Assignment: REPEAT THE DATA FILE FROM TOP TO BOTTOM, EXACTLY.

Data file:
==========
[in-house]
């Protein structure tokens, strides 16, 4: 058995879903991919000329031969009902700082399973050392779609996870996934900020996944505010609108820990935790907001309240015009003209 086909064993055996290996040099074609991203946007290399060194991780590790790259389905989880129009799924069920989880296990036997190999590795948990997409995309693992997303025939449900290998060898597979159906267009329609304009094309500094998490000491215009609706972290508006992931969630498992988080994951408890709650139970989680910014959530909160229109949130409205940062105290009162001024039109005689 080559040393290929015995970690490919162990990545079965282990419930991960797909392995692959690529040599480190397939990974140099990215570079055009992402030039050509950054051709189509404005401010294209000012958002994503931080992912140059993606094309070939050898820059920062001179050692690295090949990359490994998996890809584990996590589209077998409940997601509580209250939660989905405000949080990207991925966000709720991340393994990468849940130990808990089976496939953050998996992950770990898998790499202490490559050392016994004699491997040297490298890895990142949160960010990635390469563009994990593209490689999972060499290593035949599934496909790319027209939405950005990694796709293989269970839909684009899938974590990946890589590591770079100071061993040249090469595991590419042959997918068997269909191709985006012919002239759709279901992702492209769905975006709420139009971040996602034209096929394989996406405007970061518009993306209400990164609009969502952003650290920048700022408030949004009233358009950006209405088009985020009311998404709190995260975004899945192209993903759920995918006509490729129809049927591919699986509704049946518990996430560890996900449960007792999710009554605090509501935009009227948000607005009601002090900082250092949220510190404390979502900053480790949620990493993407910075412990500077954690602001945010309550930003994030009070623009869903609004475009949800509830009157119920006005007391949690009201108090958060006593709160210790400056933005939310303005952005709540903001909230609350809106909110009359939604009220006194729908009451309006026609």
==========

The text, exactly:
[in-house]
């Protein structure tokens, strides 16, 4: 058995879903991919000329031969009902700082399973050392779609996870996934900020996944505010609108820990935790907001309240015009003209 086909064993055996290996040099074609991203946007290399060194991780590790790259389905989880129009799924069920989880296990036997190999590795948990997409995309693992997303025939449900290998060898597979159906267009329609304009094309500094998490000491215009609706972290508006992931969630498992988080994951408890709650139970989680910014959530909160229109949130409205940062105290009162001024039109005689 080559040393290929015995970690490919162990990545079965282990419930991960797909392995692959690529040599480190397939990974140099990215570079055009992402030039050509950054051709189509404005401010294209000012958002994503931080992912140059993606094309070939050898820059920062001179050692690295090949990359490994998996890809584990996590589209077998409940997601509580209250939660989905405000949080990207991925966000709720991340393994990468849940130990808990089976496939953050998996992950770990898998790499202490490559050392016994004699491997040297490298890895990142949160960010990635390469563009994990593209490689999972060499290593035949599934496909790319027209939405950005990694796709293989269970839909684009899938974590990946890589590591770079100071061993040249090469595991590419042959997918068997269909191709985006012919002239759709279901992702492209769905975006709420139009971040996602034209096929394989996406405007970061518009993306209400990164609009969502952003650290920048700022408030949004009233358009950006209405088009985020009311998404709190995260975004899945192209993903759920995918006509490729129809049927591919699986509704049946518990996430560890996900449960007792999710009554605090509501935009009227948000607005009601002090900082250092949220510190404390979502900053480790949620990493993407910075412990500077954690602001945010309550930003994030009070623009869903609004475009949800509830009157119920006005007391949690009201108090958060006593709160210790400056933005939310303005952005709540903001909230609350809106909110009359939604009220006194729908009451309006026609």